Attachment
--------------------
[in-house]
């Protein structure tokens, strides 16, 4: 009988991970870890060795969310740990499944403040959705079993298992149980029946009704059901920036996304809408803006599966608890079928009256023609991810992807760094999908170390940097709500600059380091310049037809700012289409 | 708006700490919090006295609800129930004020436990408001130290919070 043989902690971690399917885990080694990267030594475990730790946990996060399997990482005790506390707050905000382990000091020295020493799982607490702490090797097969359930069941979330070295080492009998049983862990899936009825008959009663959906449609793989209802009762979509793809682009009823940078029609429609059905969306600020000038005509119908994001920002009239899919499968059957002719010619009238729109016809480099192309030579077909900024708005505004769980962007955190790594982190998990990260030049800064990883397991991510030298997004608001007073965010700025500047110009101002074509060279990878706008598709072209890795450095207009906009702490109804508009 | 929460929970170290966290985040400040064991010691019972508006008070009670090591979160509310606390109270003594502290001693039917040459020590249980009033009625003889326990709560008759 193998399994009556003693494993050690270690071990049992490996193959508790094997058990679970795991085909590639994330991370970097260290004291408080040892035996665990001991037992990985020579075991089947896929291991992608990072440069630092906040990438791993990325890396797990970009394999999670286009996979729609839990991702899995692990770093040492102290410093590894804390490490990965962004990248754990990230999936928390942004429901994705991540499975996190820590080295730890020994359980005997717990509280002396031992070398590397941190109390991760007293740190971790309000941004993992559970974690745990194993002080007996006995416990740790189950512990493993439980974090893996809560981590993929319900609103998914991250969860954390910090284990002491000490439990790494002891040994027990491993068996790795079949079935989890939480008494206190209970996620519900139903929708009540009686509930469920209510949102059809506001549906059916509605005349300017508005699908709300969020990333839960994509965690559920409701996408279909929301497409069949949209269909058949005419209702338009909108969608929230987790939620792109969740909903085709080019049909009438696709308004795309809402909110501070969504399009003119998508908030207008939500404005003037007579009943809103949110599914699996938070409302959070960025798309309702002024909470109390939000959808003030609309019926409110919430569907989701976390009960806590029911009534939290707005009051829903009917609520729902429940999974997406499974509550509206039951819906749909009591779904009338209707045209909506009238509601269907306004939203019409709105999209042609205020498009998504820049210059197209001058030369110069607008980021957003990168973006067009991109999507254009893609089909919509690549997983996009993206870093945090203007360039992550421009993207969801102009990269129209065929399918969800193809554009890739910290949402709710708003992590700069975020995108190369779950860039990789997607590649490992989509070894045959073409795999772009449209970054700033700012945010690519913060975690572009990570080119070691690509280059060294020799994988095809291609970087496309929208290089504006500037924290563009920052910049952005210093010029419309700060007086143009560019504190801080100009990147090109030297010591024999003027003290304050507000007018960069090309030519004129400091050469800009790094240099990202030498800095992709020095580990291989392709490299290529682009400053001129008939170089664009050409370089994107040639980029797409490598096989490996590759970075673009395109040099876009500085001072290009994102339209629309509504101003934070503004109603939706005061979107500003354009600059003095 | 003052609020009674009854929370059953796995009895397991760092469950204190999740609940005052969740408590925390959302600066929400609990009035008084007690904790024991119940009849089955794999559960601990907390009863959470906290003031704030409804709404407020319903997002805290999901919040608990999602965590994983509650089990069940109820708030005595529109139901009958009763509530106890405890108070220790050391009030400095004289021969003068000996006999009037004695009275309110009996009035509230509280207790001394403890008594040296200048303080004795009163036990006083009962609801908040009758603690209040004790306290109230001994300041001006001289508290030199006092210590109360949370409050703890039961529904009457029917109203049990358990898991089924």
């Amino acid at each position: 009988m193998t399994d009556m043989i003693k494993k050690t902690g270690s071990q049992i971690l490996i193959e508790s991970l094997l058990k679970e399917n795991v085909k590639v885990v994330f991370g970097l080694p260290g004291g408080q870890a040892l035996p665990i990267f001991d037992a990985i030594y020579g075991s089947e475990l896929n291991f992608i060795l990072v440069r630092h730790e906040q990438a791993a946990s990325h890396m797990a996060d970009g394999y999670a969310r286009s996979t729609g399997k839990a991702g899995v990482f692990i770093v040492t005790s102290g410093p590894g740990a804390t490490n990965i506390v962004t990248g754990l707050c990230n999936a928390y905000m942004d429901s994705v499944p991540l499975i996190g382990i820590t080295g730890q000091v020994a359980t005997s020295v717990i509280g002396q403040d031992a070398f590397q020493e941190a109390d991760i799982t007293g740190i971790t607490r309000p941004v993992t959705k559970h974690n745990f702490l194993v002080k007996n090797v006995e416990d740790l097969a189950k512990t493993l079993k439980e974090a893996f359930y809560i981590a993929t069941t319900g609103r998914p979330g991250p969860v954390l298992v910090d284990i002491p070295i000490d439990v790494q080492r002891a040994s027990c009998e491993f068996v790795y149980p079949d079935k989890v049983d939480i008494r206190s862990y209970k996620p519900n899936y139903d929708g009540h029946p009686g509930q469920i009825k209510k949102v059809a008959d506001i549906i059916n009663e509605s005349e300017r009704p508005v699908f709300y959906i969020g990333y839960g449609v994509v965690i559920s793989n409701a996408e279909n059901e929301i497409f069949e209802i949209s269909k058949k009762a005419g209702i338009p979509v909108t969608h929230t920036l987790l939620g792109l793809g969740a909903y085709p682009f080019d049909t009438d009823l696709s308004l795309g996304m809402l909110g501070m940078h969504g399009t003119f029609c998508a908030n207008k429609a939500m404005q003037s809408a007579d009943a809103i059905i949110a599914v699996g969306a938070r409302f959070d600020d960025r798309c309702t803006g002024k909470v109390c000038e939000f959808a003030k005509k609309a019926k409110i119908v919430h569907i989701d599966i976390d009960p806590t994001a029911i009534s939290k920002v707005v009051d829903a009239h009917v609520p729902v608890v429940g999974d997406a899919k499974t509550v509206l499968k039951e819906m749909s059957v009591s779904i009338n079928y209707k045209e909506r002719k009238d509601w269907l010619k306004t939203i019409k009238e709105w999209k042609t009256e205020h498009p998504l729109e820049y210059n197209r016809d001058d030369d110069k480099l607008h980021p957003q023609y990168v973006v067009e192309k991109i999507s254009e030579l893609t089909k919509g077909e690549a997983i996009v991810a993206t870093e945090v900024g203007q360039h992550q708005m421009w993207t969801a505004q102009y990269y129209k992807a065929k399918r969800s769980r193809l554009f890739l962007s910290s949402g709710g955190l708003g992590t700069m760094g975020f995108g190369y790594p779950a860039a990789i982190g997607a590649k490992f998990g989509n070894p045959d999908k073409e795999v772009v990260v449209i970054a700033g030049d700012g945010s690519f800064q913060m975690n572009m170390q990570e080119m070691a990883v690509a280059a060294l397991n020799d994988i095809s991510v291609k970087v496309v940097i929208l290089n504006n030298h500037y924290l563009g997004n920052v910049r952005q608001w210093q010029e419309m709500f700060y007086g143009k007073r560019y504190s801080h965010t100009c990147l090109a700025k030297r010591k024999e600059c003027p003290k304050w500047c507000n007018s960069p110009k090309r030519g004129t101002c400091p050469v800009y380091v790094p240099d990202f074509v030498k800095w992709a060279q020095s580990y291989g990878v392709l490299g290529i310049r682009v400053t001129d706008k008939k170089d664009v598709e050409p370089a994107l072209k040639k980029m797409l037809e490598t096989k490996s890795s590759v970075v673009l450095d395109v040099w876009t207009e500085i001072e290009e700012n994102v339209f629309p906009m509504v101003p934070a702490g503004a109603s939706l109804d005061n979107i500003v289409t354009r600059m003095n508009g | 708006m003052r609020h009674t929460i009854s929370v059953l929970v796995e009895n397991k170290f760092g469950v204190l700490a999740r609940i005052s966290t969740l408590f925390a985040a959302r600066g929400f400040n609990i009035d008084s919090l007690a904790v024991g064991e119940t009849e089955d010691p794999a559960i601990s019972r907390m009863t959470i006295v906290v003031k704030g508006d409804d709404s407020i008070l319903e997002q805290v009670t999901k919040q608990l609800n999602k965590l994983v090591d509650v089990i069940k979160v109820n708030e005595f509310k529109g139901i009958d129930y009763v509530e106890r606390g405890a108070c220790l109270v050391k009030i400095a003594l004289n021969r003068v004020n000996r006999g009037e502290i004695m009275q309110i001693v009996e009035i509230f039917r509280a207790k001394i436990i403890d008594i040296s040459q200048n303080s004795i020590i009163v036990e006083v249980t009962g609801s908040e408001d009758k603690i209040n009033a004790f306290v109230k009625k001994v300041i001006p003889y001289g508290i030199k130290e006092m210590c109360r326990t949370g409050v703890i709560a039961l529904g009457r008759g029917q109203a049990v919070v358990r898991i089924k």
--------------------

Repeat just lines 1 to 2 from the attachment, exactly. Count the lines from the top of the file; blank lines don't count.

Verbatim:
[in-house]
């Protein structure tokens, strides 16, 4: 009988991970870890060795969310740990499944403040959705079993298992149980029946009704059901920036996304809408803006599966608890079928009256023609991810992807760094999908170390940097709500600059380091310049037809700012289409 | 708006700490919090006295609800129930004020436990408001130290919070 043989902690971690399917885990080694990267030594475990730790946990996060399997990482005790506390707050905000382990000091020295020493799982607490702490090797097969359930069941979330070295080492009998049983862990899936009825008959009663959906449609793989209802009762979509793809682009009823940078029609429609059905969306600020000038005509119908994001920002009239899919499968059957002719010619009238729109016809480099192309030579077909900024708005505004769980962007955190790594982190998990990260030049800064990883397991991510030298997004608001007073965010700025500047110009101002074509060279990878706008598709072209890795450095207009906009702490109804508009 | 929460929970170290966290985040400040064991010691019972508006008070009670090591979160509310606390109270003594502290001693039917040459020590249980009033009625003889326990709560008759 193998399994009556003693494993050690270690071990049992490996193959508790094997058990679970795991085909590639994330991370970097260290004291408080040892035996665990001991037992990985020579075991089947896929291991992608990072440069630092906040990438791993990325890396797990970009394999999670286009996979729609839990991702899995692990770093040492102290410093590894804390490490990965962004990248754990990230999936928390942004429901994705991540499975996190820590080295730890020994359980005997717990509280002396031992070398590397941190109390991760007293740190971790309000941004993992559970974690745990194993002080007996006995416990740790189950512990493993439980974090893996809560981590993929319900609103998914991250969860954390910090284990002491000490439990790494002891040994027990491993068996790795079949079935989890939480008494206190209970996620519900139903929708009540009686509930469920209510949102059809506001549906059916509605005349300017508005699908709300969020990333839960994509965690559920409701996408279909929301497409069949949209269909058949005419209702338009909108969608929230987790939620792109969740909903085709080019049909009438696709308004795309809402909110501070969504399009003119998508908030207008939500404005003037007579009943809103949110599914699996938070409302959070960025798309309702002024909470109390939000959808003030609309019926409110919430569907989701976390009960806590029911009534939290707005009051829903009917609520729902429940999974997406499974509550509206039951819906749909009591779904009338209707045209909506009238509601269907306004939203019409709105999209042609205020498009998504820049210059197209001058030369110069607008980021957003990168973006067009991109999507254009893609089909919509690549997983996009993206870093945090203007360039992550421009993207969801102009990269129209065929399918969800193809554009890739910290949402709710708003992590700069975020995108190369779950860039990789997607590649490992989509070894045959073409795999772009449209970054700033700012945010690519913060975690572009990570080119070691690509280059060294020799994988095809291609970087496309929208290089504006500037924290563009920052910049952005210093010029419309700060007086143009560019504190801080100009990147090109030297010591024999003027003290304050507000007018960069090309030519004129400091050469800009790094240099990202030498800095992709020095580990291989392709490299290529682009400053001129008939170089664009050409370089994107040639980029797409490598096989490996590759970075673009395109040099876009500085001072290009994102339209629309509504101003934070503004109603939706005061979107500003354009600059003095 | 003052609020009674009854929370059953796995009895397991760092469950204190999740609940005052969740408590925390959302600066929400609990009035008084007690904790024991119940009849089955794999559960601990907390009863959470906290003031704030409804709404407020319903997002805290999901919040608990999602965590994983509650089990069940109820708030005595529109139901009958009763509530106890405890108070220790050391009030400095004289021969003068000996006999009037004695009275309110009996009035509230509280207790001394403890008594040296200048303080004795009163036990006083009962609801908040009758603690209040004790306290109230001994300041001006001289508290030199006092210590109360949370409050703890039961529904009457029917109203049990358990898991089924």